In less than two years, the electro-rock duo of Thomas Turner and Aaron Behrens has gone from relative obscurity to drawing big crowds wherever it plays.
They’ve done it without the benefit of a manager or publicist, with virtually no press and very little radio airplay, and without following a traditional touring model. And success hasn’t come from 21st century sources like MySpace or YouTube either.
So what’s the secret? The granddaddy of all marketing tools – word of mouth.
Paradigm’s Jackie Nalpant, the band’s agent who was introduced to them by Cheryl Waters at KEXP in Seattle, puts it simply.
“They don’t shout, ‘We’re the best band in the world,’” Nalpant told Pollstar. “They just show you.”
Ghostland Observatory, which came together in 2004 and released its first album in 2005, is very much a partnership, with Behrens’ energetic vocal delivery and guitar playing a perfect counterpoint to Turner’s restrained musical intensity. Nalpant said she thinks the band’s sound and live show is a perfect 50/50 combo.
“It’s almost a perfect morphing. Prodigy did it – the morphing of dance and rock – but this seems to be a little more raw. It’s more like White Stripes meets techno.
“Aaron is so amazing, but Thomas is really spectacular at synthesizers. The two of them are really pretty much at the top of their game. It’s great to see how it’s grown without going through any of the traditional channels.” She credits the band’s success to Turner, the cape-wearing half of the duo, who in addition to drums and synths, handles business matters for the band. “He’s had a vision – and I’ve got to tell you – he’s been right. And when things weren’t going to go, he switched it around. He knows what he’s doing and he doesn’t waffle. He’s got strong faith in everything and if it’s not going that way, it’s not going that way. We don’t do it,” Nalpant said. “It’s all about the point of attack,” Turner told Pollstar. “Picking certain places that you want to create a big boom in and letting those places spread – key places like Seattle, New York, Los Angeles, Chicago and obviously our hometown. “And then you kind of fill in the blanks in-between – the Midwest, the West Coast and the East Coast.” Nalpant couldn’t be happier with the results.
“The strategy has been spectacular, and I have to give it all to Thomas. We tried one time to get in the van and go to the club, and it sucked. They hated it; it’s not what they do.
“We’ve done festivals because we don’t want anybody to get half the show – we’re able to bring the lights and the lasers, which are all a part of the process now. The expenses are high, but like New York, Los Angeles or San Francisco, we should be able to go in, do 1000-plus seats and make it a real show.” Turner said he and Behrens feel they owe fans the best show they can give them, even if that means fewer dates. Of course, there’s some strategy there, too.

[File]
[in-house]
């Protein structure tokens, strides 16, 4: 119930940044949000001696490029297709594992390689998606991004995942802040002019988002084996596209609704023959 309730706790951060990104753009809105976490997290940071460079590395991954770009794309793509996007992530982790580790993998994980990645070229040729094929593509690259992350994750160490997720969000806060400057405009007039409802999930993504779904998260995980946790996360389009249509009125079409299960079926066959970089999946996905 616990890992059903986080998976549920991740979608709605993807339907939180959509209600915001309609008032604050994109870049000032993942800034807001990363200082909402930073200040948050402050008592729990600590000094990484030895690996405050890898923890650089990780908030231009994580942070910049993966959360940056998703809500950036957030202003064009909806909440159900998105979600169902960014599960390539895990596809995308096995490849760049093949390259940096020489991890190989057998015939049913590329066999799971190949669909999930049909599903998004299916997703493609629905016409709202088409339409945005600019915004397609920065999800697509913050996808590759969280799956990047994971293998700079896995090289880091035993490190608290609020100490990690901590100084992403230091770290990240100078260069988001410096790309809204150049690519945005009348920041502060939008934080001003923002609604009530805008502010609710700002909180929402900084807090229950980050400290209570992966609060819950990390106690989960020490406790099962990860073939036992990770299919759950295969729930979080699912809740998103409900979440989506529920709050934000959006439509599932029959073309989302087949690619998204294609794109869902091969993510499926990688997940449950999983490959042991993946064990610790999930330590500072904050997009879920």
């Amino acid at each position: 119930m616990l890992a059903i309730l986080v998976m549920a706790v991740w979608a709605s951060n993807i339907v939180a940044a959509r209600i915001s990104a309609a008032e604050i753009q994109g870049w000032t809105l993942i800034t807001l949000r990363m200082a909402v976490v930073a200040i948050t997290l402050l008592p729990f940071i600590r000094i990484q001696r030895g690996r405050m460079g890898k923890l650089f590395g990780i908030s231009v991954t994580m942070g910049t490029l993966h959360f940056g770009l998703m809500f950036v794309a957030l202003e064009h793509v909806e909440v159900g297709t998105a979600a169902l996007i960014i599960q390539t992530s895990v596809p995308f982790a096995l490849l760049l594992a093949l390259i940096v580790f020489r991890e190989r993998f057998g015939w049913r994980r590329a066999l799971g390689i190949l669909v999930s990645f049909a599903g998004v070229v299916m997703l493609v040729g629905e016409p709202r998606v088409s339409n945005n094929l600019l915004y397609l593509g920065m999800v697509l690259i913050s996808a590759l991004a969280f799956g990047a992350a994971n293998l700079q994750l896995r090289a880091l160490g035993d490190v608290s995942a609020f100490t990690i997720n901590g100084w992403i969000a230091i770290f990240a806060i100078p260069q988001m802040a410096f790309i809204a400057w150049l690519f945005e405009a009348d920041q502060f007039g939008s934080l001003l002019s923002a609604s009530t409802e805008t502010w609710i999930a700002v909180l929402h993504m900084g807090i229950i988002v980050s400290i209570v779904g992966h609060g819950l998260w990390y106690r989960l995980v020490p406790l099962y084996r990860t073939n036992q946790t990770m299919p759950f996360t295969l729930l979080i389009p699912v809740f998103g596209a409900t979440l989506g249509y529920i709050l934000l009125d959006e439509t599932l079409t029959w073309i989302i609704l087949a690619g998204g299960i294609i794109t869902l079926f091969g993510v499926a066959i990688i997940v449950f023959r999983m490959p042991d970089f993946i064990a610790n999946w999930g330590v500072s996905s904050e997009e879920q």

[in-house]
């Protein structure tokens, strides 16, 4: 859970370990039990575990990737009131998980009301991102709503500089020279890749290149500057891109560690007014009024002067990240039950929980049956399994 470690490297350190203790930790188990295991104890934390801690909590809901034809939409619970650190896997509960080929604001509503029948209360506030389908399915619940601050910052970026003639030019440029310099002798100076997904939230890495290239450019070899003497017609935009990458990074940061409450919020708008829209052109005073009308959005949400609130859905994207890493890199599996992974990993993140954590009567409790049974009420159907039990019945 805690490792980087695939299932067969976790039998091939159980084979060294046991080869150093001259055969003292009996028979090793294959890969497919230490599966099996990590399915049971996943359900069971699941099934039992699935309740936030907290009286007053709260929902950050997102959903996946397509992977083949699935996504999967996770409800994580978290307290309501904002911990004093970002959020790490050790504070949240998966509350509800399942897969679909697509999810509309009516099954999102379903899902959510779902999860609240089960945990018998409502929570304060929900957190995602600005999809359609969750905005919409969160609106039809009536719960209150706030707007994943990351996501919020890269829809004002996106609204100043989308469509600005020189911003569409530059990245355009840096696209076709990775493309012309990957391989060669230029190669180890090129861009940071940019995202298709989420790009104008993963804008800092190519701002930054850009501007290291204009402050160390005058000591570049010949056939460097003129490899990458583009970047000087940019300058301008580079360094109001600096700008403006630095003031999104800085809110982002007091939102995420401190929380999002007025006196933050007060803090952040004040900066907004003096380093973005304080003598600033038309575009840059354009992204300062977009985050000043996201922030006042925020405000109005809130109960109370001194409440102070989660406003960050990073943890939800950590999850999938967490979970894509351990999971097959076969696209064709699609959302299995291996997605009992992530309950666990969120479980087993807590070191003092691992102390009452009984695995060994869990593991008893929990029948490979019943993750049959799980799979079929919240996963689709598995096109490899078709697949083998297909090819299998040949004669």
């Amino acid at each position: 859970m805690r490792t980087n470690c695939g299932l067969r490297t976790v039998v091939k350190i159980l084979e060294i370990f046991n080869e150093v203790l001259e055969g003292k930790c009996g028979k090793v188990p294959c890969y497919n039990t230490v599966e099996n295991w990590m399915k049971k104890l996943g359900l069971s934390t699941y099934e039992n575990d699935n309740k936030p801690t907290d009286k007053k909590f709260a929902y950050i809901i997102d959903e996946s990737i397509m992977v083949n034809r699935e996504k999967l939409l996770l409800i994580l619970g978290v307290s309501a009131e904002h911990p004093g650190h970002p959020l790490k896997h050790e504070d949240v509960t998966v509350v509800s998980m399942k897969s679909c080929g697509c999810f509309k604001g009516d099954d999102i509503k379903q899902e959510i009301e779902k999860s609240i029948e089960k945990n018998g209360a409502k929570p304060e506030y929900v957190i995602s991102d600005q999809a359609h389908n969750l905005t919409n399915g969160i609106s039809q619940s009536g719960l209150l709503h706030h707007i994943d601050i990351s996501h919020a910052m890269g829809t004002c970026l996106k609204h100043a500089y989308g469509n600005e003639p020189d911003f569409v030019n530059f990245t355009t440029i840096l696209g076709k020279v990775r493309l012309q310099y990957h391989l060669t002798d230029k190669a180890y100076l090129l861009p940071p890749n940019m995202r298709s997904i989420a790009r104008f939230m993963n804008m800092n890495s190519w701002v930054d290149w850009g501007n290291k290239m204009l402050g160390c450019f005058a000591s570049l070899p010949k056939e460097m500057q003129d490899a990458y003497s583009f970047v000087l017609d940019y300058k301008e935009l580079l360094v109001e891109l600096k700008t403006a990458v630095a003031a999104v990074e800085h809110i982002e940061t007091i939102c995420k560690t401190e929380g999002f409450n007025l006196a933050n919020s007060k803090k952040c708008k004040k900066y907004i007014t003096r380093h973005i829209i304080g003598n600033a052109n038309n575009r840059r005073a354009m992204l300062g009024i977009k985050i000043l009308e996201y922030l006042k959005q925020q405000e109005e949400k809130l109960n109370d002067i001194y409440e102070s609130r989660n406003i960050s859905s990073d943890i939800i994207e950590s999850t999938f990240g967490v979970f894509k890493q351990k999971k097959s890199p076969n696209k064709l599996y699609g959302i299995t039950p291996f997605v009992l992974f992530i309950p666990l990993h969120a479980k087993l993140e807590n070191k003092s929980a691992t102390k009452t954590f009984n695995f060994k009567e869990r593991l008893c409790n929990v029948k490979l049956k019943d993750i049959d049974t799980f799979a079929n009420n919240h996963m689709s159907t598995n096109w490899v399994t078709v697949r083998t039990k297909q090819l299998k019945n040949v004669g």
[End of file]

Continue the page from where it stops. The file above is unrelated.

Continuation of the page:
“When we bring our full production, you’re talking about a very expensive laser and light show. So when we tried to do small tours, we couldn’t take that type of show.
“I said, ‘I don’t want someone who pays for a ticket in one town to see a show with just a couple of lights and two guys on stage and the next city we play we have a full-blown laser show.’
“So we decided to just strip it down, fly in and do only big shows and let the buzz spread from that. That way whoever does get to see a show is blown away by the production and then as things progress, we’ll able to bring the full blown-production everywhere we go.”
For Nalpant, the real proof of Ghostland Observatory’s touring hat trick is the numbers. “We’ve gone from making $100 a night to where we’re able to do these really big shows in selected markets, which will continue to grow. That’s all Thomas’ doing. I’ve never done that before. We’ve gone from $500 to $20,000 and we’ve never gotten in the van but once.”
So far this year, the “selected markets” Ghostland Observatory has played include the Sasquatch Music Festival, Lollapalooza, the Wall of Sound Festival, the Monolith Festival, the Treasure Island Music Festival and the Austin City Limits Music Festival – the last three all in one weekend. The band was also tapped to step in at Stubb’s Bar-B-Q in Austin when White Stripes canceled at the last minute. Ghostland Observatory recently filmed an episode of PBS’ “Austin City Limits,” becoming the first synth-based band to do so. The show’s producers were so impressed, the performance is being released on DVD in October, two months before it airs – another first for the venerable series. The duo has a handful of dates on the books for the rest of the year, including gigs at the Voodoo Music Festival in New Orleans and Vegoose in Las Vegas. After that, Turner said they’ll head into the studio to finish a new album they’ve been working on for release early next year.